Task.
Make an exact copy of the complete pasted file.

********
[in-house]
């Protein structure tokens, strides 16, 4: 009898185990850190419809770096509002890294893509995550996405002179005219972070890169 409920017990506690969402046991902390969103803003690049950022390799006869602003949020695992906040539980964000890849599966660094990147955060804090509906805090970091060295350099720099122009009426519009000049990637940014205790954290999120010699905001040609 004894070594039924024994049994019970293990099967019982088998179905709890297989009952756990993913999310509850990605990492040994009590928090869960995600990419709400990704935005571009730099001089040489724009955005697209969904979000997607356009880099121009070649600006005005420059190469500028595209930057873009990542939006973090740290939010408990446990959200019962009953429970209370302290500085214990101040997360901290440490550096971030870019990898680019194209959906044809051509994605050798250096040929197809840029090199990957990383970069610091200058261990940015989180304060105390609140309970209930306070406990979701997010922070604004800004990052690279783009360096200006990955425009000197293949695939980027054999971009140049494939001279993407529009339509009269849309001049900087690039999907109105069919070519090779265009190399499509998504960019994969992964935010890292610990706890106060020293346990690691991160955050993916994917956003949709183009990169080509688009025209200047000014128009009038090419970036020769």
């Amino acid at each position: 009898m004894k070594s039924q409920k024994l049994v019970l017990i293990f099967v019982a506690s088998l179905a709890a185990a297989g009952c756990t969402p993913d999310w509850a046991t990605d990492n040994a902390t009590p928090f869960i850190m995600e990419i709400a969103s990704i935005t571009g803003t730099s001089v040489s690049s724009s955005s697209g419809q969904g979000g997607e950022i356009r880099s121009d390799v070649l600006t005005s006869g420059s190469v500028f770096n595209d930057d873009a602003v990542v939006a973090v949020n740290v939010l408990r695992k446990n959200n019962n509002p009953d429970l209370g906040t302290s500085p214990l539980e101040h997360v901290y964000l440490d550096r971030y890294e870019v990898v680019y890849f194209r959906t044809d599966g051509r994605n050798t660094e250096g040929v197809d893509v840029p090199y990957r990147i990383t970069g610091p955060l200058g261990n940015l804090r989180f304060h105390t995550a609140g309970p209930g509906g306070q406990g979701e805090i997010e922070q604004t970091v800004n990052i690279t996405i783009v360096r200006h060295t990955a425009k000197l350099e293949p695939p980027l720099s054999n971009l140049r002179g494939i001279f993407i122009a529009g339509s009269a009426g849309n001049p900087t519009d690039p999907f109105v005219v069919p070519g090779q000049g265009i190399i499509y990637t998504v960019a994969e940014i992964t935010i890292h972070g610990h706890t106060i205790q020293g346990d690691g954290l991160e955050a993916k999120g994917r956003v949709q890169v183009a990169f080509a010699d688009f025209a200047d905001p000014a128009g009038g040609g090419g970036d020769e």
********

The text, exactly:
[in-house]
């Protein structure tokens, strides 16, 4: 009898185990850190419809770096509002890294893509995550996405002179005219972070890169 409920017990506690969402046991902390969103803003690049950022390799006869602003949020695992906040539980964000890849599966660094990147955060804090509906805090970091060295350099720099122009009426519009000049990637940014205790954290999120010699905001040609 004894070594039924024994049994019970293990099967019982088998179905709890297989009952756990993913999310509850990605990492040994009590928090869960995600990419709400990704935005571009730099001089040489724009955005697209969904979000997607356009880099121009070649600006005005420059190469500028595209930057873009990542939006973090740290939010408990446990959200019962009953429970209370302290500085214990101040997360901290440490550096971030870019990898680019194209959906044809051509994605050798250096040929197809840029090199990957990383970069610091200058261990940015989180304060105390609140309970209930306070406990979701997010922070604004800004990052690279783009360096200006990955425009000197293949695939980027054999971009140049494939001279993407529009339509009269849309001049900087690039999907109105069919070519090779265009190399499509998504960019994969992964935010890292610990706890106060020293346990690691991160955050993916994917956003949709183009990169080509688009025209200047000014128009009038090419970036020769």
């Amino acid at each position: 009898m004894k070594s039924q409920k024994l049994v019970l017990i293990f099967v019982a506690s088998l179905a709890a185990a297989g009952c756990t969402p993913d999310w509850a046991t990605d990492n040994a902390t009590p928090f869960i850190m995600e990419i709400a969103s990704i935005t571009g803003t730099s001089v040489s690049s724009s955005s697209g419809q969904g979000g997607e950022i356009r880099s121009d390799v070649l600006t005005s006869g420059s190469v500028f770096n595209d930057d873009a602003v990542v939006a973090v949020n740290v939010l408990r695992k446990n959200n019962n509002p009953d429970l209370g906040t302290s500085p214990l539980e101040h997360v901290y964000l440490d550096r971030y890294e870019v990898v680019y890849f194209r959906t044809d599966g051509r994605n050798t660094e250096g040929v197809d893509v840029p090199y990957r990147i990383t970069g610091p955060l200058g261990n940015l804090r989180f304060h105390t995550a609140g309970p209930g509906g306070q406990g979701e805090i997010e922070q604004t970091v800004n990052i690279t996405i783009v360096r200006h060295t990955a425009k000197l350099e293949p695939p980027l720099s054999n971009l140049r002179g494939i001279f993407i122009a529009g339509s009269a009426g849309n001049p900087t519009d690039p999907f109105v005219v069919p070519g090779q000049g265009i190399i499509y990637t998504v960019a994969e940014i992964t935010i890292h972070g610990h706890t106060i205790q020293g346990d690691g954290l991160e955050a993916k999120g994917r956003v949709q890169v183009a990169f080509a010699d688009f025209a200047d905001p000014a128009g009038g040609g090419g970036d020769e």